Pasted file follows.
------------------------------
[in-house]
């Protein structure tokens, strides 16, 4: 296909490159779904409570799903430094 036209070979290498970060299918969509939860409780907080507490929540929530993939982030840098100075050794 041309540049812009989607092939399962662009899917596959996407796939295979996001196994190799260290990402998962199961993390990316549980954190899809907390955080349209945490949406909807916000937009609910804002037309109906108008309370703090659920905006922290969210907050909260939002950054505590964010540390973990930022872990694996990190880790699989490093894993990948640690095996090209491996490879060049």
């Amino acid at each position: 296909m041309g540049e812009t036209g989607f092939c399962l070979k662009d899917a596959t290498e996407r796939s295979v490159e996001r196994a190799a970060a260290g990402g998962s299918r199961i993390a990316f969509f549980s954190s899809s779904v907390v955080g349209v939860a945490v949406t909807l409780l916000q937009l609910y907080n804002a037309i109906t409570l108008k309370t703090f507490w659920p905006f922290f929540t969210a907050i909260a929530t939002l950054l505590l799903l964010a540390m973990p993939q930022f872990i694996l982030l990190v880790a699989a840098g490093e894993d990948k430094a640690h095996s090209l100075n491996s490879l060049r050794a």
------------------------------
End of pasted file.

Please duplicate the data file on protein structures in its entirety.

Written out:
[in-house]
């Protein structure tokens, strides 16, 4: 296909490159779904409570799903430094 036209070979290498970060299918969509939860409780907080507490929540929530993939982030840098100075050794 041309540049812009989607092939399962662009899917596959996407796939295979996001196994190799260290990402998962199961993390990316549980954190899809907390955080349209945490949406909807916000937009609910804002037309109906108008309370703090659920905006922290969210907050909260939002950054505590964010540390973990930022872990694996990190880790699989490093894993990948640690095996090209491996490879060049």
């Amino acid at each position: 296909m041309g540049e812009t036209g989607f092939c399962l070979k662009d899917a596959t290498e996407r796939s295979v490159e996001r196994a190799a970060a260290g990402g998962s299918r199961i993390a990316f969509f549980s954190s899809s779904v907390v955080g349209v939860a945490v949406t909807l409780l916000q937009l609910y907080n804002a037309i109906t409570l108008k309370t703090f507490w659920p905006f922290f929540t969210a907050i909260a929530t939002l950054l505590l799903l964010a540390m973990p993939q930022f872990i694996l982030l990190v880790a699989a840098g490093e894993d990948k430094a640690h095996s090209l100075n491996s490879l060049r050794a």